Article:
For more information contact the author Sheila Dunning, Commercial Horticulture Agent 850-689-5850.
March 6th: Climbing Ferns (Lygodium sp.) & Chinese Privet (Ligustrum sinense)
Japanese Climbing Fern (Lygodium japonicum) and Old World Climbing Ferns (Lygodium microphyllum): are presently the only non-native invasive ferns in Florida. Both ferns reproduce and spread readily by wind-blown spores. A single fertile leaflet can produce 28,600 spores. Animals, equipment, and even people that move through an area with climbing ferns are very likely to pick up spores and move them to other locations on the property or even to other properties. In 2005, they covered 122,787 acres of Florida.
Japanese Climbing Fern Lygodium japonicum photo by Chris Evans, Illinois Wildlife Action Plan, Bugwood.org
Japanese climbing fern is a delicate looking perennial climbing vine. It is capable of forming a dense mat-like thatch capable of covering trees and shrubs. Initially, it was introduced from Japan as an ornamental. It is scattered throughout the lower portions of Alabama, Georgia, Louisiana, South Carolina, and south into central Florida. Further planting or cultivation of this vine is prohibited by the Florida Department of Agriculture and Consumer Services. It climbs very quickly to the crowns of pine trees, which can move fire into the growth points during controlled burns, making it a concern on forested lands.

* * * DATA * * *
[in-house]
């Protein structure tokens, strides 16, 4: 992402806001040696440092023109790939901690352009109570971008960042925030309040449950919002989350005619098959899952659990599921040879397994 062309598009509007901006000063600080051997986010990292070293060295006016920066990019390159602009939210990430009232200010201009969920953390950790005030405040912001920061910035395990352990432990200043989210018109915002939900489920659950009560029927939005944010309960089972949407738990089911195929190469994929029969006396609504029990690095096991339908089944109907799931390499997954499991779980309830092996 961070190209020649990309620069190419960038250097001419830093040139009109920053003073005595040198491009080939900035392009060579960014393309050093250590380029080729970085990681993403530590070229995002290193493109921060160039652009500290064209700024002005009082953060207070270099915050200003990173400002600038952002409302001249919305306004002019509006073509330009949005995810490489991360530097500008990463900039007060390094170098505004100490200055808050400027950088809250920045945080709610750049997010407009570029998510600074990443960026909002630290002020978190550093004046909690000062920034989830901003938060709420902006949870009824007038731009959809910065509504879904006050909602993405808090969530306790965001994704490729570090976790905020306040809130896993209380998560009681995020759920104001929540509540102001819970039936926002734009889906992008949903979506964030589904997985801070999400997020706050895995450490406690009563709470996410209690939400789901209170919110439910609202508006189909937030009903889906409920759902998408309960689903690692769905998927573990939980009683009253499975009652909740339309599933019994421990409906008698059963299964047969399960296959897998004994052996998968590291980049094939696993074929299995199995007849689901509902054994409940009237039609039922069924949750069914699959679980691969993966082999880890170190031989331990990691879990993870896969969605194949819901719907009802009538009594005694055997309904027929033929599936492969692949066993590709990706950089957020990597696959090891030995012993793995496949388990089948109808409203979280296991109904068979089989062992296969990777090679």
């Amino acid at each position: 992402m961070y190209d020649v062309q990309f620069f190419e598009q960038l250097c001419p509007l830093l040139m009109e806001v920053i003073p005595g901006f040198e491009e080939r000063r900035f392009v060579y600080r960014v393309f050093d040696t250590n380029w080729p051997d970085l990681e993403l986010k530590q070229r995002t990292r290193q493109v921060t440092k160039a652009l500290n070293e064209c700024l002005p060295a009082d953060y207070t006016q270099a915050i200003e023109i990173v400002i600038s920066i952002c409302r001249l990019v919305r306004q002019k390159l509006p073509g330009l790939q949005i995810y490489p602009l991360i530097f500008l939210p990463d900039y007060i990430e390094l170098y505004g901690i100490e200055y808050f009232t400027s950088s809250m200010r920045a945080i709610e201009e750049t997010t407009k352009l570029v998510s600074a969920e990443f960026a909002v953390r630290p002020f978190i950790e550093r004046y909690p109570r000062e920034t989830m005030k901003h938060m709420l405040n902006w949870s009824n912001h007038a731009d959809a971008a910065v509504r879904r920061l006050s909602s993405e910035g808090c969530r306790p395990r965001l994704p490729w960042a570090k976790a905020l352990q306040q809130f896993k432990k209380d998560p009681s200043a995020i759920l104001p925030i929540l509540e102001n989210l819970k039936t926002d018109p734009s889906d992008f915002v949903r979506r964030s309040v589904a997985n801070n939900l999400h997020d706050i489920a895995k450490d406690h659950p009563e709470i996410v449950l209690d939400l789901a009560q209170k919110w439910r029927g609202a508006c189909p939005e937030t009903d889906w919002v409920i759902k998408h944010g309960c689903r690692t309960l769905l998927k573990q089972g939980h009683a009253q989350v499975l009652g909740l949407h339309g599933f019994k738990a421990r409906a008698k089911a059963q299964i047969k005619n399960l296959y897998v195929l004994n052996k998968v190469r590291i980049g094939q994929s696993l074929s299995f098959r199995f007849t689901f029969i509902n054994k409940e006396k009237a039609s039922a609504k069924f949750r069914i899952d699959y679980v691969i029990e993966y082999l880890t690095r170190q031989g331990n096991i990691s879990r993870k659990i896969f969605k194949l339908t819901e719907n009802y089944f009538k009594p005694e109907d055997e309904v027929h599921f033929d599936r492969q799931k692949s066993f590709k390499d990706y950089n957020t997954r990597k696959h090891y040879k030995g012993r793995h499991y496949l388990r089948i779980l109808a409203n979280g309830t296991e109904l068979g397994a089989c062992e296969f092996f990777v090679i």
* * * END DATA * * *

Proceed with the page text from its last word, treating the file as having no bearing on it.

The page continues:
Old World climbing fern has been a problem for many years in central and south Florida but it is currently moving north. The first plant was documented in 1958 by a nursery in Delray Beach. By 1965, it
was found in natural areas of Marion County. The northern edge of its advance by 2012 was Hernando County on the Gulf side and Duval County on the Atlantic coast.
Adequate control of both climbing ferns has been achieved with multiple applications of glyphosate and/or metsulfuron. Other herbicides, such as triclopyr and imazapic have also been used to control